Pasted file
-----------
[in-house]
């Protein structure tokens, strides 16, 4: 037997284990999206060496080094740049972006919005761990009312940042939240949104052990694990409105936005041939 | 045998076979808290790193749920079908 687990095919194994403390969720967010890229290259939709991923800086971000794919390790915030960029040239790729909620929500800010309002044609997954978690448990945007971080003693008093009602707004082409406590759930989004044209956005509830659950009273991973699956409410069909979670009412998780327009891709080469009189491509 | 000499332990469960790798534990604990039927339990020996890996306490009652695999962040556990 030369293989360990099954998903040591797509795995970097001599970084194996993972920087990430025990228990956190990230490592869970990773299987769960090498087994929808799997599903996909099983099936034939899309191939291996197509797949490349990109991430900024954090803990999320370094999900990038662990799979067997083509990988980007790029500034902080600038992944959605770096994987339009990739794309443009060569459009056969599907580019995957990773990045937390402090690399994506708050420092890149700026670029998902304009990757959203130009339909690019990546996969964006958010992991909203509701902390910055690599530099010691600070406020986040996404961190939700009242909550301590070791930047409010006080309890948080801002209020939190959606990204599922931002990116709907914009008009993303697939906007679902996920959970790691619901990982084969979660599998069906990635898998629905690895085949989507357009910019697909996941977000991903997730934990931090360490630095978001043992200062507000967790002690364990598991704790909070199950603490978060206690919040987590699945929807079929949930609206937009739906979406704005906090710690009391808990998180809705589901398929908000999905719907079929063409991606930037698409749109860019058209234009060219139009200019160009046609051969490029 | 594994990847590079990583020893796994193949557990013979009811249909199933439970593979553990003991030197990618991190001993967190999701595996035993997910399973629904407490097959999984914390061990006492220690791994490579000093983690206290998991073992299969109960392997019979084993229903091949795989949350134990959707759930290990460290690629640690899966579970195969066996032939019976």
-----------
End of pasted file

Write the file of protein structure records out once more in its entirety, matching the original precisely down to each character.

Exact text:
[in-house]
């Protein structure tokens, strides 16, 4: 037997284990999206060496080094740049972006919005761990009312940042939240949104052990694990409105936005041939 | 045998076979808290790193749920079908 687990095919194994403390969720967010890229290259939709991923800086971000794919390790915030960029040239790729909620929500800010309002044609997954978690448990945007971080003693008093009602707004082409406590759930989004044209956005509830659950009273991973699956409410069909979670009412998780327009891709080469009189491509 | 000499332990469960790798534990604990039927339990020996890996306490009652695999962040556990 030369293989360990099954998903040591797509795995970097001599970084194996993972920087990430025990228990956190990230490592869970990773299987769960090498087994929808799997599903996909099983099936034939899309191939291996197509797949490349990109991430900024954090803990999320370094999900990038662990799979067997083509990988980007790029500034902080600038992944959605770096994987339009990739794309443009060569459009056969599907580019995957990773990045937390402090690399994506708050420092890149700026670029998902304009990757959203130009339909690019990546996969964006958010992991909203509701902390910055690599530099010691600070406020986040996404961190939700009242909550301590070791930047409010006080309890948080801002209020939190959606990204599922931002990116709907914009008009993303697939906007679902996920959970790691619901990982084969979660599998069906990635898998629905690895085949989507357009910019697909996941977000991903997730934990931090360490630095978001043992200062507000967790002690364990598991704790909070199950603490978060206690919040987590699945929807079929949930609206937009739906979406704005906090710690009391808990998180809705589901398929908000999905719907079929063409991606930037698409749109860019058209234009060219139009200019160009046609051969490029 | 594994990847590079990583020893796994193949557990013979009811249909199933439970593979553990003991030197990618991190001993967190999701595996035993997910399973629904407490097959999984914390061990006492220690791994490579000093983690206290998991073992299969109960392997019979084993229903091949795989949350134990959707759930290990460290690629640690899966579970195969066996032939019976």